In January I did a weekend up at Sacramento and Colusa National Wildlife Refuges and got great results. In this shot at Sacramento NWR, an adult Bald Eagle was hanging out when a juvenile flew in and tried to hunt what the adult clearly saw as its territory. An extended air battle ensued with the Juvenile ultimately ejected from the area and the Adult returning to its roost.
Bald Eagle on a Perch
And this is the Adult, hanging out on its preferred perch near one of the refuge ponds right next to the auto tour route.
White-Faced Ibis feeding
Same trip, but over at Colusa NWR, I found a White-Faced Ibis hunting, and here it succeeds in catching a crawfish for lunch.
Snow Geese Fighting
Also at Colusa NWR, a Snow Goose decided it didn’t like one of its neighbors, so it chased it and forced it to the other side of the pond with much squawking and splashing.
Here, an adult Snow Goose sits for a portrait.
Snow Goose in Flight
Another shot from the January trip, here’s a Snow Goose at Colusa NWR coming in for a landing. By the way, the orange on the face and the under-body is staining from algae in the ponds that the birds eat.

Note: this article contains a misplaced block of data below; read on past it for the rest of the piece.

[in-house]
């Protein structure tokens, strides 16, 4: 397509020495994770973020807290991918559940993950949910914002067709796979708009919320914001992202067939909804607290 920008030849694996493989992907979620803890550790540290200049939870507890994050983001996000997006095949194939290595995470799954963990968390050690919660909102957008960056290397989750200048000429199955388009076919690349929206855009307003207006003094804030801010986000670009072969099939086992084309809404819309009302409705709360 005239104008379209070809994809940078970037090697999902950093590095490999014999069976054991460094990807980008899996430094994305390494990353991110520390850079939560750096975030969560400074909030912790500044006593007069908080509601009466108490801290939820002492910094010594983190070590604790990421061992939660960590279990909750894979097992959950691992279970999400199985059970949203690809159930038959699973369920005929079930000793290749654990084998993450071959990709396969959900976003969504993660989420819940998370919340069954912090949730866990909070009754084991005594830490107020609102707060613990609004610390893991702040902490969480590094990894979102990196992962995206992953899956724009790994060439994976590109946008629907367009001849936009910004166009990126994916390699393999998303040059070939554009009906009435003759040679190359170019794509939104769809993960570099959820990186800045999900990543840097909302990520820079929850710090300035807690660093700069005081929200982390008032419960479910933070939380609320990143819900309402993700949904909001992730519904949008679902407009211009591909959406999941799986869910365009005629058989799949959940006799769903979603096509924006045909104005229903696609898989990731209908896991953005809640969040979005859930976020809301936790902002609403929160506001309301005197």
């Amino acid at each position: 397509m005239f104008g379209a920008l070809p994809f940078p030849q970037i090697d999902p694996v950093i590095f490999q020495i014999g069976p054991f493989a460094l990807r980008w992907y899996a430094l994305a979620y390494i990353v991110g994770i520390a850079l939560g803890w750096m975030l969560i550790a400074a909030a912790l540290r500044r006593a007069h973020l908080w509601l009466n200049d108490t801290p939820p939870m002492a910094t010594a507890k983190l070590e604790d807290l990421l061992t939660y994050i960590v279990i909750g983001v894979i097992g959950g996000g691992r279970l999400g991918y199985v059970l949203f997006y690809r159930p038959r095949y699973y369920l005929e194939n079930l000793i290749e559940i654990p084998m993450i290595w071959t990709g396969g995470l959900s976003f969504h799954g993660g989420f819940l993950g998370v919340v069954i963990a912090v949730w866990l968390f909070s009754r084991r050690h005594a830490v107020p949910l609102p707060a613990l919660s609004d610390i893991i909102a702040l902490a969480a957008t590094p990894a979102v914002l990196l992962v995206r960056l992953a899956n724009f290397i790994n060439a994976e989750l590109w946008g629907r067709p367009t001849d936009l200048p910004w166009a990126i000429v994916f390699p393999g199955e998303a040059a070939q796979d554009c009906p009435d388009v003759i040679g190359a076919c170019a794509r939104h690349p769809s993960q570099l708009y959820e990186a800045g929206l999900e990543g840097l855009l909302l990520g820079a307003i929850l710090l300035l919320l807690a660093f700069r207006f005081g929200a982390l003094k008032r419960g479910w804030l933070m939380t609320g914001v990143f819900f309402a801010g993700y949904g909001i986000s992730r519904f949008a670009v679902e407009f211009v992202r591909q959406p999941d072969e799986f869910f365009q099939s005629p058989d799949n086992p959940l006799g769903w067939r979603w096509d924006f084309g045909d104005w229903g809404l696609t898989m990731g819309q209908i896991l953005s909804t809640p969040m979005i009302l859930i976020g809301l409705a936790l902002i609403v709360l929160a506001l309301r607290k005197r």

Shift a few months into September, and shift south to San Luis National Wildlife Refuge, where there’s a captive herd of Tule Elk that hangs out and enjoys not having predators nearby….
My mom passed away in June and so much of the summer was spent organizing and dealing with her estate, and in October I realized I was worn out physically and emotionally and needed a break, so I took a week off from work and drove up the Oregon coast to hide for a bit. While photography wasn’t a focus of the trip and the weather wasn’t really cooperative, it gave me a chance to experiment. In this case, I was playing with a new set of ND filters and exploring long exposure photography. This shot was late afternoon and ended up 25 seconds at F/16, and with some strong color enhancement in Lightroom. I’m really happy with the results and I’m finding I really like the look of the water blurring with these long exposures, so I expect you’ll see more of this from me in the future.